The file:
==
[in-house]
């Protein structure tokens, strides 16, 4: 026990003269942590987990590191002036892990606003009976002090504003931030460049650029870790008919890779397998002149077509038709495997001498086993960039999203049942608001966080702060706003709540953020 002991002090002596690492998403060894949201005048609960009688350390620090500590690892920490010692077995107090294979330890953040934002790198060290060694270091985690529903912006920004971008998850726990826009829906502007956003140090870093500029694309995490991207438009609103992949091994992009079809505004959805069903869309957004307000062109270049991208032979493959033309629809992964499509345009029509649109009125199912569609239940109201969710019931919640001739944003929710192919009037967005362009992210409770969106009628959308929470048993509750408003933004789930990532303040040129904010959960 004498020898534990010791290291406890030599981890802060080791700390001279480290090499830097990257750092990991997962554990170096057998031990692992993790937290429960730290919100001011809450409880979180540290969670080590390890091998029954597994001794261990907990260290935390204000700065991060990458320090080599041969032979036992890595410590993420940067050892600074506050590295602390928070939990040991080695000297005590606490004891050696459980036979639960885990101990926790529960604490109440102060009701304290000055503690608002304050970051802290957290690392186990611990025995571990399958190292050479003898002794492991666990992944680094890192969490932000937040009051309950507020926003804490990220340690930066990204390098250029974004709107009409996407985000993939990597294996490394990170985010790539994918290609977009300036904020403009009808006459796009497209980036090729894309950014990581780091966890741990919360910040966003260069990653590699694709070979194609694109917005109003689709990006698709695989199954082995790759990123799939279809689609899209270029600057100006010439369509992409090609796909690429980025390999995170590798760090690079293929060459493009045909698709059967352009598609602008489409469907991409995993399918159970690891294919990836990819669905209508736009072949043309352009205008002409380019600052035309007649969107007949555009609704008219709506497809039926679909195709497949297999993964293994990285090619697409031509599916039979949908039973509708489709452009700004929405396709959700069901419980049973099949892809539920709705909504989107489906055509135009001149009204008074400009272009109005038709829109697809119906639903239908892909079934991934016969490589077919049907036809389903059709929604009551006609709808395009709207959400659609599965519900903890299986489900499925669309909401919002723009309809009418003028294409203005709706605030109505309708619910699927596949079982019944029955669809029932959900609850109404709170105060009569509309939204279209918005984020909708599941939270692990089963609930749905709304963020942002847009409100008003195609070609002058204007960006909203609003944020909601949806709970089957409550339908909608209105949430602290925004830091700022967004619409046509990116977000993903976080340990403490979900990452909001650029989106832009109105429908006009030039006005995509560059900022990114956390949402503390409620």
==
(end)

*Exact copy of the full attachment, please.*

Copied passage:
[in-house]
């Protein structure tokens, strides 16, 4: 026990003269942590987990590191002036892990606003009976002090504003931030460049650029870790008919890779397998002149077509038709495997001498086993960039999203049942608001966080702060706003709540953020 002991002090002596690492998403060894949201005048609960009688350390620090500590690892920490010692077995107090294979330890953040934002790198060290060694270091985690529903912006920004971008998850726990826009829906502007956003140090870093500029694309995490991207438009609103992949091994992009079809505004959805069903869309957004307000062109270049991208032979493959033309629809992964499509345009029509649109009125199912569609239940109201969710019931919640001739944003929710192919009037967005362009992210409770969106009628959308929470048993509750408003933004789930990532303040040129904010959960 004498020898534990010791290291406890030599981890802060080791700390001279480290090499830097990257750092990991997962554990170096057998031990692992993790937290429960730290919100001011809450409880979180540290969670080590390890091998029954597994001794261990907990260290935390204000700065991060990458320090080599041969032979036992890595410590993420940067050892600074506050590295602390928070939990040991080695000297005590606490004891050696459980036979639960885990101990926790529960604490109440102060009701304290000055503690608002304050970051802290957290690392186990611990025995571990399958190292050479003898002794492991666990992944680094890192969490932000937040009051309950507020926003804490990220340690930066990204390098250029974004709107009409996407985000993939990597294996490394990170985010790539994918290609977009300036904020403009009808006459796009497209980036090729894309950014990581780091966890741990919360910040966003260069990653590699694709070979194609694109917005109003689709990006698709695989199954082995790759990123799939279809689609899209270029600057100006010439369509992409090609796909690429980025390999995170590798760090690079293929060459493009045909698709059967352009598609602008489409469907991409995993399918159970690891294919990836990819669905209508736009072949043309352009205008002409380019600052035309007649969107007949555009609704008219709506497809039926679909195709497949297999993964293994990285090619697409031509599916039979949908039973509708489709452009700004929405396709959700069901419980049973099949892809539920709705909504989107489906055509135009001149009204008074400009272009109005038709829109697809119906639903239908892909079934991934016969490589077919049907036809389903059709929604009551006609709808395009709207959400659609599965519900903890299986489900499925669309909401919002723009309809009418003028294409203005709706605030109505309708619910699927596949079982019944029955669809029932959900609850109404709170105060009569509309939204279209918005984020909708599941939270692990089963609930749905709304963020942002847009409100008003195609070609002058204007960006909203609003944020909601949806709970089957409550339908909608209105949430602290925004830091700022967004619409046509990116977000993903976080340990403490979900990452909001650029989106832009109105429908006009030039006005995509560059900022990114956390949402503390409620």